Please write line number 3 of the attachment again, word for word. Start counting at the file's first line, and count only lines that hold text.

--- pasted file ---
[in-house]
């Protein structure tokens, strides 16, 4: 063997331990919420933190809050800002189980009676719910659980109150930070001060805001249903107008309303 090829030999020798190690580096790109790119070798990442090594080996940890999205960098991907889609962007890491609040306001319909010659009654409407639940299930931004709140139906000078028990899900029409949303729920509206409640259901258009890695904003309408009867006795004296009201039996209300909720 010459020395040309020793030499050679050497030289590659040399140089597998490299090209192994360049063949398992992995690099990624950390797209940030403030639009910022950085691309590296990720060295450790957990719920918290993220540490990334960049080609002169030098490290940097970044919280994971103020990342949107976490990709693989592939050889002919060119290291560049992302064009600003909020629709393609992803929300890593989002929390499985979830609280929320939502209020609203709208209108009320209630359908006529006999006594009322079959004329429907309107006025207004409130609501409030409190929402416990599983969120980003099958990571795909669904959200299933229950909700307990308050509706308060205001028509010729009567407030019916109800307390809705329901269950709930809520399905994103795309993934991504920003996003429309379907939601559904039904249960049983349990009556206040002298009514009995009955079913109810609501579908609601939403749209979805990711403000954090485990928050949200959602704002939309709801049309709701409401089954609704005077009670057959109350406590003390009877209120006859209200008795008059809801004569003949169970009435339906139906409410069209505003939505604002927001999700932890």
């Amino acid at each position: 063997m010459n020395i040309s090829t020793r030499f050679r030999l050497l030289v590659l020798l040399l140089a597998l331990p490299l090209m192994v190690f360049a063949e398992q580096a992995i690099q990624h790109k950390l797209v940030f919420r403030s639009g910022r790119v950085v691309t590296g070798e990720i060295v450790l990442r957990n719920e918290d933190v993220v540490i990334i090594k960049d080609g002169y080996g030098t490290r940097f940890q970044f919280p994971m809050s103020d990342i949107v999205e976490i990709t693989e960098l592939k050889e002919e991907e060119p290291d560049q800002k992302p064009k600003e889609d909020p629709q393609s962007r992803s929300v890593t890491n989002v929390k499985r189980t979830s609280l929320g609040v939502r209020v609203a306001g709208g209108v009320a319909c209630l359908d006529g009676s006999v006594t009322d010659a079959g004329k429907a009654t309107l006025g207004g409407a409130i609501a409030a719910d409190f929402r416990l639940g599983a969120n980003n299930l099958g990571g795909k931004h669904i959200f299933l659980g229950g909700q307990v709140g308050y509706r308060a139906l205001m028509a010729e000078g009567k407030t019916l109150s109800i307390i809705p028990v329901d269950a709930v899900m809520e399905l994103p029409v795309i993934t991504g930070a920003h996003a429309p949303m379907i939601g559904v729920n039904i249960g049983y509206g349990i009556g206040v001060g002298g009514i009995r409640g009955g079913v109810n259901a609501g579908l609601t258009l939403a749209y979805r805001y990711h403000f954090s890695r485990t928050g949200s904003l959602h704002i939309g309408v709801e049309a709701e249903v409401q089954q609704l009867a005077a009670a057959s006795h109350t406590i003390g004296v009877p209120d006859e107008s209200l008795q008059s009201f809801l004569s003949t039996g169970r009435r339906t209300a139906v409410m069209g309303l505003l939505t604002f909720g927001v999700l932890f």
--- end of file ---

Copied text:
């Amino acid at each position: 063997m010459n020395i040309s090829t020793r030499f050679r030999l050497l030289v590659l020798l040399l140089a597998l331990p490299l090209m192994v190690f360049a063949e398992q580096a992995i690099q990624h790109k950390l797209v940030f919420r403030s639009g910022r790119v950085v691309t590296g070798e990720i060295v450790l990442r957990n719920e918290d933190v993220v540490i990334i090594k960049d080609g002169y080996g030098t490290r940097f940890q970044f919280p994971m809050s103020d990342i949107v999205e976490i990709t693989e960098l592939k050889e002919e991907e060119p290291d560049q800002k992302p064009k600003e889609d909020p629709q393609s962007r992803s929300v890593t890491n989002v929390k499985r189980t979830s609280l929320g609040v939502r209020v609203a306001g709208g209108v009320a319909c209630l359908d006529g009676s006999v006594t009322d010659a079959g004329k429907a009654t309107l006025g207004g409407a409130i609501a409030a719910d409190f929402r416990l639940g599983a969120n980003n299930l099958g990571g795909k931004h669904i959200f299933l659980g229950g909700q307990v709140g308050y509706r308060a139906l205001m028509a010729e000078g009567k407030t019916l109150s109800i307390i809705p028990v329901d269950a709930v899900m809520e399905l994103p029409v795309i993934t991504g930070a920003h996003a429309p949303m379907i939601g559904v729920n039904i249960g049983y509206g349990i009556g206040v001060g002298g009514i009995r409640g009955g079913v109810n259901a609501g579908l609601t258009l939403a749209y979805r805001y990711h403000f954090s890695r485990t928050g949200s904003l959602h704002i939309g309408v709801e049309a709701e249903v409401q089954q609704l009867a005077a009670a057959s006795h109350t406590i003390g004296v009877p209120d006859e107008s209200l008795q008059s009201f809801l004569s003949t039996g169970r009435r339906t209300a139906v409410m069209g309303l505003l939505t604002f909720g927001v999700l932890f």